There’s a saying that March comes in like a lion and goes out like a lamb, and the last few weeks have certainly felt like that for investors who have had to endure a month of whiplash-inducing volatility.
The bulls got a huge bite taken out of them in the early part of the month, and to some extent, are still licking their wounds now. The last few days have seen a lot of those losses slowly chipped away at, as the month bows out like a lamb, and with slightly less fanfare and optimism than when it started it.
Today’s European session looks set to end on a positive note, drawing a line under what has been quite a volatile month.
The FTSE 100 has underperformed, giving back a good proportion of its quarterly gains this month, largely due to weakness in the banking sector which has seen the likes of Barclays underperform, finishing the month down over 14%, while Standard Chartered has lost over 20%. Combined with weakness in basic resources and commercial real estate, the FTSE 100 looks set to finish the quarter just over 2.5% higher.
The German DAX on the other hand looks set to finish the quarter over 11.5% higher, as it looks to eke out a monthly gain after headline inflation in the EU fell by more than expected in March.
Another monthly decline in the Nationwide House price index for March of -0.8%, the sixth successive fall in a row, has weighed on the house builders today as, on an annualised basis, house prices declined by -3.1%, their worst fall since 2009. The kneejerk reaction has been to see some weakness in the likes of Persimmon, Barratt Developments, and Taylor Wimpey, who have all underperformed.
On the plus side, Beazley and British Airways owner IAG are both higher after being on the receiving end of positive broker comments. UBS has gone full reverse ferret on Beazley from “sell” to “buy” citing a strong balance sheet.
US markets also look set to finish the week, month, and quarter on an upbeat note after February core PCE, slipped back to 4.6% from 4.7%, while personal spending slowed to 0.2%, down from 2% in January.
This weaker-than-expected number appears to be tempering market expectations that the Fed will be forced to raise rates much more than their current levels.
The Nasdaq 100 has had a very strong quarter, rising close to 19%, compared to the S&P 500 which has risen by over 5%, but before we get too carried away, the reason for the outperformance is largely down to a poor performance in Q4 of last year. Comparing both over a six-month period and the picture is more finely balanced and on a 12-month basis the Nasdaq 100 is still down the most.
Netflix shares are slightly higher after announcing it plans to cut its film output and streamline its business model. The company has said it intends to consolidate the unit which produces small and medium size films which in turn will result in some job losses, as it looks to cut costs and improve its margins.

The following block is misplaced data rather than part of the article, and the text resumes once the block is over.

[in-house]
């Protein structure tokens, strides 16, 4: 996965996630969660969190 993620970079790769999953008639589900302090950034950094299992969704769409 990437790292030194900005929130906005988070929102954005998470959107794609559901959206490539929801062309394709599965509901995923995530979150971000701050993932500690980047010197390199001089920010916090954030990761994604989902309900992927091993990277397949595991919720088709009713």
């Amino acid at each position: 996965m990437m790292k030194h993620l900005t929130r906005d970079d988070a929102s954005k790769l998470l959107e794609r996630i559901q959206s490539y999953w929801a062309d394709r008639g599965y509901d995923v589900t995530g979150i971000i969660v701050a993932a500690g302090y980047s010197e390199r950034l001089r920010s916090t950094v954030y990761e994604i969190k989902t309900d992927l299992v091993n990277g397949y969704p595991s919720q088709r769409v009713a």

Virgin Orbit shares have plunged after the company announced it was laying off 85% of its staff and Sir Richard Branson injected £11m into the business as it attempts to find a buyer for a business that is struggling to continue as a going concern.
Nikola shares are also lower after the truck maker said it was looking to raise $100m by way of a secondary share offering. Chipmakers are also on the back foot, led by Micron Technology on reports that China is opening a review of its products citing cybersecurity risks.
It’s been a solid quarter for the pound, it has been by far the best performer across the board, against its G7 counterparts, and up over 2% against the US dollar, close to its highs for the last three months. A better-than-expected economic performance in Q4 of last year, after the economy was revised up again this morning, growing 0.1% at the end of last year, has contrasted with the overarching pessimism we saw at the end of last year.
With recent economic data suggesting an improvement in Q1, the outlook for the UK economy has improved significantly. It’s therefore a pity the government has seen fit to throw a bucket of cold water over this improvement with a raft of tax rises on businesses, as well as taxpayers as we head into Q2.
The worst performers have been the Norwegian Krone, on the back of weakness in oil and gas prices, while the Australian dollar has also underperformed. The euro has pulled back from its recent highs after the latest headline CPI reading slowed more than expected in March, coming in at 6.9%, a sharp fall from 8.5% in February. Despite this core prices edged higher, rising to a new record high of 5.7%.
There was little in the way of US dollar reaction to a slowdown in headline core PCE to 4.6% from 4.7% in January. While welcome the 4.6% is still higher than the 4.4% reading seen at the end of last year.
It’s been a difficult quarter for crude oil prices with expectations that a China reopening would serve to galvanise prices back to $100 a barrel, proving to be wildly misplaced, while Russian production cuts in March also failed to have the desired effect in underpinning prices.
Earlier this month Brent crude prices hit their lowest levels since December 2021 before rebounding and have fallen modestly every month this quarter. While we’ve seen a recovery of those lows, the market still appears intent in trying to call for prices to go higher, and yet we’re still in the same downtrend that we’ve been in for the last nine months.
The outlook for the global economy has improved from the widespread pessimism at the end of last year, and while the economic outlook does appear more positive now, we still have to contend with the lag effects of higher interest rates from the last 12 months, which may well constrain demand in the weeks and months ahead.
Expectations of a slowdown in the pace of US rate rises look set to see gold prices finish the month on the front foot, as it looks set to post its best monthly gain since last November when prices rebounded from 18-month lows.